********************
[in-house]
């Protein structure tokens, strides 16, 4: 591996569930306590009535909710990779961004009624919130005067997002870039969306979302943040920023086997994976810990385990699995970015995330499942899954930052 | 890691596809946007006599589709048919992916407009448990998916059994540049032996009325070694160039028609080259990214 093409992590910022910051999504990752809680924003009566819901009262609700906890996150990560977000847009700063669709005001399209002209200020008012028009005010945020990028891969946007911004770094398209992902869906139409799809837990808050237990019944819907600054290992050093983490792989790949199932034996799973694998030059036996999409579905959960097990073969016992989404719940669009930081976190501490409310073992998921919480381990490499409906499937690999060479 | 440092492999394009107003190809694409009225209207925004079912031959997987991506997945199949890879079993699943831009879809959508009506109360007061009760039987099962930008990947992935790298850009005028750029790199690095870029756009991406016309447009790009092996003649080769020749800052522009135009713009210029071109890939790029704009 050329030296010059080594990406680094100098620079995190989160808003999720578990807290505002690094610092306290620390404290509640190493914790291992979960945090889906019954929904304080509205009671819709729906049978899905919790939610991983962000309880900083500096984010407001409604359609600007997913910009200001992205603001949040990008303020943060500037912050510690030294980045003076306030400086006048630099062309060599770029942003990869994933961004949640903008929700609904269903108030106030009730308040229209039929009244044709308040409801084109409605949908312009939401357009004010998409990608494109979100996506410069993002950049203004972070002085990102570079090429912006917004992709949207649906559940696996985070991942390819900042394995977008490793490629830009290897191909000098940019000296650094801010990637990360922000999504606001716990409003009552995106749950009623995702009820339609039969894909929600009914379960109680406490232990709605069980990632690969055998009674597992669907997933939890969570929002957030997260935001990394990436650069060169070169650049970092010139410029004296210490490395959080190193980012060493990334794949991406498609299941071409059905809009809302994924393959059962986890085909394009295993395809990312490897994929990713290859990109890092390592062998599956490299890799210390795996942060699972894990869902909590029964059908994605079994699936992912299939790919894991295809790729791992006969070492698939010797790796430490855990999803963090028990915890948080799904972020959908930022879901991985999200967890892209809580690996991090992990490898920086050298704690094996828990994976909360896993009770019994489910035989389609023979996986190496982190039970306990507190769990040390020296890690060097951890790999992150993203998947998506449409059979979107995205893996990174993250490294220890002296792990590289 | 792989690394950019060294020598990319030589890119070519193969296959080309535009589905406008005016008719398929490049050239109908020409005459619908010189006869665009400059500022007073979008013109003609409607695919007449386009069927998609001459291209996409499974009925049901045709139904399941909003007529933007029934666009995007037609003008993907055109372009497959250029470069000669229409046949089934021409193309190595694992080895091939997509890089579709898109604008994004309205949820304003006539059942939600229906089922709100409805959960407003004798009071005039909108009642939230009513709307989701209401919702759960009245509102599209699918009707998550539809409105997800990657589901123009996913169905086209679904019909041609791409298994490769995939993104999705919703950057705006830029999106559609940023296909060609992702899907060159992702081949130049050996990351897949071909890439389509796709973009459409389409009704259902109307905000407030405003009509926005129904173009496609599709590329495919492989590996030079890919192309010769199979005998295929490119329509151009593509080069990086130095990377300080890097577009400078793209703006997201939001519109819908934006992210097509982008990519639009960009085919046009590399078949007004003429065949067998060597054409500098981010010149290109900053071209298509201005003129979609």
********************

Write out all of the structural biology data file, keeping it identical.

[in-house]
């Protein structure tokens, strides 16, 4: 591996569930306590009535909710990779961004009624919130005067997002870039969306979302943040920023086997994976810990385990699995970015995330499942899954930052 | 890691596809946007006599589709048919992916407009448990998916059994540049032996009325070694160039028609080259990214 093409992590910022910051999504990752809680924003009566819901009262609700906890996150990560977000847009700063669709005001399209002209200020008012028009005010945020990028891969946007911004770094398209992902869906139409799809837990808050237990019944819907600054290992050093983490792989790949199932034996799973694998030059036996999409579905959960097990073969016992989404719940669009930081976190501490409310073992998921919480381990490499409906499937690999060479 | 440092492999394009107003190809694409009225209207925004079912031959997987991506997945199949890879079993699943831009879809959508009506109360007061009760039987099962930008990947992935790298850009005028750029790199690095870029756009991406016309447009790009092996003649080769020749800052522009135009713009210029071109890939790029704009 050329030296010059080594990406680094100098620079995190989160808003999720578990807290505002690094610092306290620390404290509640190493914790291992979960945090889906019954929904304080509205009671819709729906049978899905919790939610991983962000309880900083500096984010407001409604359609600007997913910009200001992205603001949040990008303020943060500037912050510690030294980045003076306030400086006048630099062309060599770029942003990869994933961004949640903008929700609904269903108030106030009730308040229209039929009244044709308040409801084109409605949908312009939401357009004010998409990608494109979100996506410069993002950049203004972070002085990102570079090429912006917004992709949207649906559940696996985070991942390819900042394995977008490793490629830009290897191909000098940019000296650094801010990637990360922000999504606001716990409003009552995106749950009623995702009820339609039969894909929600009914379960109680406490232990709605069980990632690969055998009674597992669907997933939890969570929002957030997260935001990394990436650069060169070169650049970092010139410029004296210490490395959080190193980012060493990334794949991406498609299941071409059905809009809302994924393959059962986890085909394009295993395809990312490897994929990713290859990109890092390592062998599956490299890799210390795996942060699972894990869902909590029964059908994605079994699936992912299939790919894991295809790729791992006969070492698939010797790796430490855990999803963090028990915890948080799904972020959908930022879901991985999200967890892209809580690996991090992990490898920086050298704690094996828990994976909360896993009770019994489910035989389609023979996986190496982190039970306990507190769990040390020296890690060097951890790999992150993203998947998506449409059979979107995205893996990174993250490294220890002296792990590289 | 792989690394950019060294020598990319030589890119070519193969296959080309535009589905406008005016008719398929490049050239109908020409005459619908010189006869665009400059500022007073979008013109003609409607695919007449386009069927998609001459291209996409499974009925049901045709139904399941909003007529933007029934666009995007037609003008993907055109372009497959250029470069000669229409046949089934021409193309190595694992080895091939997509890089579709898109604008994004309205949820304003006539059942939600229906089922709100409805959960407003004798009071005039909108009642939230009513709307989701209401919702759960009245509102599209699918009707998550539809409105997800990657589901123009996913169905086209679904019909041609791409298994490769995939993104999705919703950057705006830029999106559609940023296909060609992702899907060159992702081949130049050996990351897949071909890439389509796709973009459409389409009704259902109307905000407030405003009509926005129904173009496609599709590329495919492989590996030079890919192309010769199979005998295929490119329509151009593509080069990086130095990377300080890097577009400078793209703006997201939001519109819908934006992210097509982008990519639009960009085919046009590399078949007004003429065949067998060597054409500098981010010149290109900053071209298509201005003129979609």